6.1 Sample Properties, Labelling and Storage

Information should be obtained on the properties of the chemical(s) or chemical product(s) to be spiked experimentally in the negative control soil.Footnote110 Information should also be obtained for individual chemicals or chemical products (e.g., pesticides or other commercial formulations), on their concentration of major “active” ingredients and impurities, water solubility, vapour pressure, chemical stability, dissociation constants, adsorption coefficients, toxicity to humans and terrestrial organisms, and biodegradability. Where aqueous solubility is in doubt or problematic, acceptable procedures previously used for preparing aqueous solutions of the chemical(s) should be obtained and reported. If an acceptable procedure for solubilizing the test chemical(s) in water is not available, preliminary testing for its solubility in test water or a non-aqueous solvent should be conducted and confirmed analytically. Other available information such as the structural formulae, nature and percentage of significant impurities, presence and amounts of additives, and n-octanol:water partition coefficient, should be obtained and recorded. Any pertinent Material Safety Data Sheets should be obtained and reviewed.

Chemical(s) to be tested should be at least reagent grade, unless a test on a formulated commercial product or technical grade chemical(s) is required. Chemical containers must be sealed and coded or labelled upon receipt. Required information (chemical name, supplier, date received, person responsible for testing, etc.) should be indicated on the label and/or recorded on a separate datasheet dedicated to the sample, as appropriate. Storage conditions (e.g., temperature, protection from light) are frequently dictated by the nature of the chemical.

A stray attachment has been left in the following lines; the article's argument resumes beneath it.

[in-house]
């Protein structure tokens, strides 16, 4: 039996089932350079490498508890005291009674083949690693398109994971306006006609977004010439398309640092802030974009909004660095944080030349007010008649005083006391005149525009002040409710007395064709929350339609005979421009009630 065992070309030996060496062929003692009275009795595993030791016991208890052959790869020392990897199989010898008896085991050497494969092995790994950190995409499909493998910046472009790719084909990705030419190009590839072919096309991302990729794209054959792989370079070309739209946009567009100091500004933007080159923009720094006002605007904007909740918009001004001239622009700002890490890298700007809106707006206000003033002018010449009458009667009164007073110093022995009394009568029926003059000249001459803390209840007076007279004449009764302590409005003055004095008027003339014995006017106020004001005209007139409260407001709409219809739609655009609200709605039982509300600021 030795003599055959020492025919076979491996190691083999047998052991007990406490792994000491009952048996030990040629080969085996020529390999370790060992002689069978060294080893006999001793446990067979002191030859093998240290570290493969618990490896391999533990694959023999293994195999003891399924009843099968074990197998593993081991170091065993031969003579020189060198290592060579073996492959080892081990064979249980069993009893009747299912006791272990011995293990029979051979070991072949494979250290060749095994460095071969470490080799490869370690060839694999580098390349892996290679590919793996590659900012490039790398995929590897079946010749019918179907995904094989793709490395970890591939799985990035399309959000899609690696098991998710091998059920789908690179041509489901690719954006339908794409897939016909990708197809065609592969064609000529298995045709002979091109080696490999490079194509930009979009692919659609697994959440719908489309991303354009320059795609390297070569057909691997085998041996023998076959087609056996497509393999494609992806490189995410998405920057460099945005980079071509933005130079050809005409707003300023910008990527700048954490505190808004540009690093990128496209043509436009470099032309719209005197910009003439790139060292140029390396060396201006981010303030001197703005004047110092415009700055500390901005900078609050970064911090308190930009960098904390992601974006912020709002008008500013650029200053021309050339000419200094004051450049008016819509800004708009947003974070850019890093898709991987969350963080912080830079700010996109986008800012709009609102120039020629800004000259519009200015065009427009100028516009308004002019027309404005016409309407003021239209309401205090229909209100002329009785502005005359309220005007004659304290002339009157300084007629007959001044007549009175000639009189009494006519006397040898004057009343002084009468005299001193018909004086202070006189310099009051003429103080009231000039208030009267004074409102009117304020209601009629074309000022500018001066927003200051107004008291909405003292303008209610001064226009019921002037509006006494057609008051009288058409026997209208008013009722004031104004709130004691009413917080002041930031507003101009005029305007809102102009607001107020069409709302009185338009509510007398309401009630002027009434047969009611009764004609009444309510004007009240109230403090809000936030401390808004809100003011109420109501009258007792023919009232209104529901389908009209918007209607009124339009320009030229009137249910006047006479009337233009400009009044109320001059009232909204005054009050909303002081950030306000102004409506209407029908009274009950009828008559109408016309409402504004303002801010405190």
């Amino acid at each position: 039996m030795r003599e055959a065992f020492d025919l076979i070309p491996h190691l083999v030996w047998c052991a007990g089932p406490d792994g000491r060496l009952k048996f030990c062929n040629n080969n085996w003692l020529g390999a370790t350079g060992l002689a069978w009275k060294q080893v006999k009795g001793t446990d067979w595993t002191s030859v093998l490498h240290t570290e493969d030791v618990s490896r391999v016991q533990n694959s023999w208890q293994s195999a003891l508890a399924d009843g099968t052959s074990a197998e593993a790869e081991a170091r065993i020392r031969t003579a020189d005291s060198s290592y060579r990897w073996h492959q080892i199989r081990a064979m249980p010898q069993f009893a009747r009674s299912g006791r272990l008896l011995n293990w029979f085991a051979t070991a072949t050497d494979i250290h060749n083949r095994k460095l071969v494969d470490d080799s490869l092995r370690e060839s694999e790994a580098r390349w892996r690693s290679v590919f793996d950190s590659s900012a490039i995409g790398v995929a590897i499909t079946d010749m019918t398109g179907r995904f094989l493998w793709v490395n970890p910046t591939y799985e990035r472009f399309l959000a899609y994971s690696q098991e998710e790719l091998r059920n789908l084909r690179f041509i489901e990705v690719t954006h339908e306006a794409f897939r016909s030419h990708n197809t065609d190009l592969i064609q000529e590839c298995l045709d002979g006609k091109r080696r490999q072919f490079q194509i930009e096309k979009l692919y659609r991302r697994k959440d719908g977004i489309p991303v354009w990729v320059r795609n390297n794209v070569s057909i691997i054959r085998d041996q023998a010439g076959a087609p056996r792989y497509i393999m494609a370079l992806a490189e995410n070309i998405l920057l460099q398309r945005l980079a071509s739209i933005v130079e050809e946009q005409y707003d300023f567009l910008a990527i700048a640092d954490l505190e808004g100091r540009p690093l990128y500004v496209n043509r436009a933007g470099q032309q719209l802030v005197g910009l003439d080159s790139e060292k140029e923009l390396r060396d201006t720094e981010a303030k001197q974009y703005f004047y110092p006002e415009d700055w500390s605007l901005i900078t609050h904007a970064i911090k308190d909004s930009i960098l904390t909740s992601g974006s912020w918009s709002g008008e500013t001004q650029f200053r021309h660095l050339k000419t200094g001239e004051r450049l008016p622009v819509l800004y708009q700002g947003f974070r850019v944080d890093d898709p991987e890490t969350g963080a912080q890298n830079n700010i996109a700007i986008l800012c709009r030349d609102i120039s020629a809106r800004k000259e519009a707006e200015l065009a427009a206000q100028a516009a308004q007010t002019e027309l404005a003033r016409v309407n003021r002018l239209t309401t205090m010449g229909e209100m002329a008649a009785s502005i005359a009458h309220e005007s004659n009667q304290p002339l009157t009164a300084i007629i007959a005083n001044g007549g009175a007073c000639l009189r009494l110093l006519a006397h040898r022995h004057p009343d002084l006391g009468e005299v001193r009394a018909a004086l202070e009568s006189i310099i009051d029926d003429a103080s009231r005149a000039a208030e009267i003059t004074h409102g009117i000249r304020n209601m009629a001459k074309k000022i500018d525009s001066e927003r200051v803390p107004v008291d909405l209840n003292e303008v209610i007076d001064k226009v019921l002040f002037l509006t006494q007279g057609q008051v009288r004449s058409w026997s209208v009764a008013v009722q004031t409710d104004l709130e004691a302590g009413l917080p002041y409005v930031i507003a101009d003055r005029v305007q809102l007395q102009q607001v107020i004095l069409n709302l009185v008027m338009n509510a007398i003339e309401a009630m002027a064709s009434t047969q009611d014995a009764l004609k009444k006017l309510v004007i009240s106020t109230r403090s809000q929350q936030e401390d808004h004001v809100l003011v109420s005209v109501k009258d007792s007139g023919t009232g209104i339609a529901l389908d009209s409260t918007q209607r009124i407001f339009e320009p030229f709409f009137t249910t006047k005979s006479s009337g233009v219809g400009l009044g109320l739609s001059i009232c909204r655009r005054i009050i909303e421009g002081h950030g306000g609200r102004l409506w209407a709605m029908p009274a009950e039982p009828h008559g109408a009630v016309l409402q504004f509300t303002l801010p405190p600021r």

6.2 Preparing Test Mixtures

On the day preceding the start of the toxicity test (i.e., Day -1), the mixture(s) of chemical(s) or chemical product(s) spiked into negative control soil should be prepared, transferred to test vessels, and held overnight before adding the test organisms the next day (i.e., Day 0) (see Section 4.1). Each batch of test soil representing a particular treatment (concentration) should be prepared in a quantity sufficient to enable all test replicates of that treatment (concentration) to be set up along with any additional replicates or quantities required for physicochemical analyses (Sections 4.6 and 6.3) or the performance of other soil toxicity tests using springtails or other soil organisms (e.g., those performed according to EC, 2004a, 2005a, or 2013a).